In a pretty eventful week in Natstown, the team had to endure a myriad of questions and deliver the answers. On Aug. 13, General Manager Mike Rizzo released former closer and known malcontent Jonathan Papelbon to the silent cheers of most Nationals fans. After acquiring a new closer, Mark Melancon, at the trade deadline, there was really no need for the aging pitcher to stay on the roster. This move was panned by fans as soon as it was announced one year ago, and the fans got this one right. This was a total failure from the get go.
Washington Nationals’ Brian Goodwin runs to first base for his first major league hit during the eighth inning of a baseball game against the Cleveland Indians at Nationals Park, Wednesday, Aug. 10, 2016, in Washington. Nationals won 7-4. (AP Photo/Alex Brandon)
“It was a baseball decision,” Rizzo said Saturday afternoon “A roster move needed to be made when we needed a fifth starter for the first time in a couple weeks. We went with what we felt was our best 25 players, which was our best seven bullpen players. The business of baseball is you’ve got to cut a really good player, a really good veteran, a really good teammate like Jonathan Papelbon.”
Now we all know that those words were most likely “PC speak” coming from the general manager. Rizzo would never go to the interview podium and admit that the move just didn’t pan out and that’s OK… it happens. Luckily for him, the team and its fans, Washington was able to overcome all of the issues that were caused by the transaction and continue to flourish.
And speaking of flourishing, the top of the lineup has become what we all thought they could be: place-setters for the big bats in the middle of the order. Rookie Trae Turner has just been outstanding, taking over at leadoff for Ben Revere, who himself has seemed to finally wake up, hitting at a .286 clip so far in the month of August. “Turner the Burner” may be the fastest player in baseball. With five triples, including two in Saturday’s win against Atlanta, and 10 stolen bases, he causes fits on the base paths. With Turner, Revere and a rejuvenated Jayson Werth leading the way, the team has moved up to ninth in the league in runs scored.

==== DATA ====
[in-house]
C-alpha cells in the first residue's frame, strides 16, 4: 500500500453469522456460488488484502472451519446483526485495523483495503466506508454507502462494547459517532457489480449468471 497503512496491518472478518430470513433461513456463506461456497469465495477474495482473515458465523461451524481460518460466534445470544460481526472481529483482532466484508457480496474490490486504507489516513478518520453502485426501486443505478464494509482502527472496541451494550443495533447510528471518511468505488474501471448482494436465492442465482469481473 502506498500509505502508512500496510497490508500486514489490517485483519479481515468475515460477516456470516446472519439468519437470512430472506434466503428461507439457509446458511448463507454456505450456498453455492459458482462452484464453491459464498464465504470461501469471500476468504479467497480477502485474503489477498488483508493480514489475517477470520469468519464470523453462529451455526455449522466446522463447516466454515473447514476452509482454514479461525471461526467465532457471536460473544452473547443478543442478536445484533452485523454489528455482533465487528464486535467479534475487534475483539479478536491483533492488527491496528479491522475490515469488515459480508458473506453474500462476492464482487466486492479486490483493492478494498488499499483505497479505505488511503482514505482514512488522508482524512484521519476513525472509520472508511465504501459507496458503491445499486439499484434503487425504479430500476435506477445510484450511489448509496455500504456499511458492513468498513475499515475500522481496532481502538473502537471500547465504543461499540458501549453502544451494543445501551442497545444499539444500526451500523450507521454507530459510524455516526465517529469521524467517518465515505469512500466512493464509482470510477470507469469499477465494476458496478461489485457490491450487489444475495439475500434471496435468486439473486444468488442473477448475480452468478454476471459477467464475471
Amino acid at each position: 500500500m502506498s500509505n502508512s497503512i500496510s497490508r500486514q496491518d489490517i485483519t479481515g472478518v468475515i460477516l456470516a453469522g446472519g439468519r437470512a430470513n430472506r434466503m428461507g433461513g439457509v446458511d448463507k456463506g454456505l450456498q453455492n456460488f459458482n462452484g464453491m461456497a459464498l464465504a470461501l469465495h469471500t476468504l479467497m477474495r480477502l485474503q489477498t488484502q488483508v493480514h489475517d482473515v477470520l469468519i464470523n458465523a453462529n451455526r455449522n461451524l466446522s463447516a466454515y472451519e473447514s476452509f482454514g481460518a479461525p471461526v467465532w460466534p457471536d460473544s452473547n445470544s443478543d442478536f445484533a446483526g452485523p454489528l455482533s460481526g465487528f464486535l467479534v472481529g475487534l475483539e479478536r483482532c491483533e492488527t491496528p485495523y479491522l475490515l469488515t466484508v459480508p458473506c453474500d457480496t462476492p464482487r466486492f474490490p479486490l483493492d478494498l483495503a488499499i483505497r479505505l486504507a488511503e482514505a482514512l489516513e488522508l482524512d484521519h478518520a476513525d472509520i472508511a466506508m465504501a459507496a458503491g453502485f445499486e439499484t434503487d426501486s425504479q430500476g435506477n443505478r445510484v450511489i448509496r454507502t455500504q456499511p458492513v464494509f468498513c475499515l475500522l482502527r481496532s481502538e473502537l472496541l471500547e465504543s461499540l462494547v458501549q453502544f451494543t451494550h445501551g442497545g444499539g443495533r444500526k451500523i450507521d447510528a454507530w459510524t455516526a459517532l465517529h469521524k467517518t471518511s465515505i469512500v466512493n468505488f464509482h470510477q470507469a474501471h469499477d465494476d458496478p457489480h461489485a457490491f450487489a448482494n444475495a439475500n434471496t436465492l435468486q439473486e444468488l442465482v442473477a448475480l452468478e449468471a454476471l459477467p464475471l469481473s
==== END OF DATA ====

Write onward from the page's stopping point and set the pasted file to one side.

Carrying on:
Washington Nationals’ Trea Turner dives back to first base as Atlanta Braves first baseman Freddie Freeman (5) waits for the throw from starting pitcher Mike Foltynewicz on the pick-off attempt during the third inning of a baseball game at Nationals Park, Friday, Aug. 12, 2016, in Washington. (AP Photo/Alex Brandon)
Everything isn’t roses with the ball club right now, though. Stephen Strasburg hasn’t been sharp at all in his last two starts, not making it out of the fifth inning in either start, giving up a total of 10 runs. With Joe Ross still out for the foreseeable future and not having a proven fifth starter because of that, it is paramount that Strasburg get back to the form we all saw during the first half of the season.
With such a big divisional lead, the team can play around with the roster and rotation. Rookie Reynaldo Lopez earned his first major league victory after three starts on Saturday so maybe he could be the guy to hold the fort down until Ross returns. While Bryce Harper has been out with his neck strain, another rookie Brian Goodwin played a lot in his absence and has shown flashes of the talent the team saw when he was a first round draft pick. Harper returns on Sunday and, with a much needed break, his production could catapult this team to a level we haven’t seen in D.C. With 20 consecutive games to play without a day off, the August heat may take a toll, but team manager Dusty Baker has seen it all and knows how to navigate his club through these dog days. Only time will tell if the team can continue to flourish while simultaneously improving on a daily basis.
Dion J. Johnson is editor-in-chief of the news aggregation site Champagne in The Locker Room.